Craig gives the all-clear sign to cross in a gap between cyclists.

Mary and I arrived as the women pros were on their final laps, at about 3:30 p.m. The surprise winner was Eryn Hanna from the Los Gatos Bicycle Racing Club, who has been racing for only four years yet finished far ahead of the second and third place winners Jane Despas of San Jose and Cynthia Mommsen of Mill Valley.

A very happy Eryn Hanna won the women's pro race.

The Senior Cat. 3 Men's race (the one that Craig races in when not under the gun at start-up TiMetra) began shortly after 4 p.m.  Mary and I stayed for this race and the Men's Pro, which started shortly after 5 p.m. During the Cat. 3 race I walked the course backward to get a feel for the uphill struggle and downhill peril the racers face again and again as they pound around the circuit.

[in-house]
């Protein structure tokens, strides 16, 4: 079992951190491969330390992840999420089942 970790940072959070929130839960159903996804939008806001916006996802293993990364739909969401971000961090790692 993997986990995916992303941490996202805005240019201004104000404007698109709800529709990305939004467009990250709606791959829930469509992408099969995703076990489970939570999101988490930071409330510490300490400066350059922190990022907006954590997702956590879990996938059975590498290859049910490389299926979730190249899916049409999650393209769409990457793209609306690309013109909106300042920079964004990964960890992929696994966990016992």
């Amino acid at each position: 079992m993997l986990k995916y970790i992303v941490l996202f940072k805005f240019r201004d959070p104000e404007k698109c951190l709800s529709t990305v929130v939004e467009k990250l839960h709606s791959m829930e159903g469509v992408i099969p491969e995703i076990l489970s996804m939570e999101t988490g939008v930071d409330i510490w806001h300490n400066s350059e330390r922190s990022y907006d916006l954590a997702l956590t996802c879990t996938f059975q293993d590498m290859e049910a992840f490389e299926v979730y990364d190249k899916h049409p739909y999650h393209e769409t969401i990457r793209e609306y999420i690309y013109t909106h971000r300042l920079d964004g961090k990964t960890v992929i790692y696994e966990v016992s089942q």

The start of the Senior Cat. 3 Men's at Craig's Pine Street Crossing

 The Cat. 3 men accelerate down Broad Street toward the high-speed turn onto Union Street.

Cat. 3 men climb the uphill back stretch.

The Men's Pro race started about 5 p.m. On the very first lap the favorite, Eric Wohlberg, who had won the Reno race the day before, broke spokes on his rear wheel and immediately fell almost a lap behind. But he jumped back into the race, and each time he came around by himself, far behind the leaders, the crowd cheered him on loudly. In an amazingly small number of laps he was on the heels of the pack and in a few more laps passed everyone, one by one. Toward the end of the race he had lapped most of the riders and was out in front all by himself.

The men pros swoosh at 50 mph around the corner to Union Street at the foot of Broad Street.

Close-up of a racer viewed from the inside of the same corner.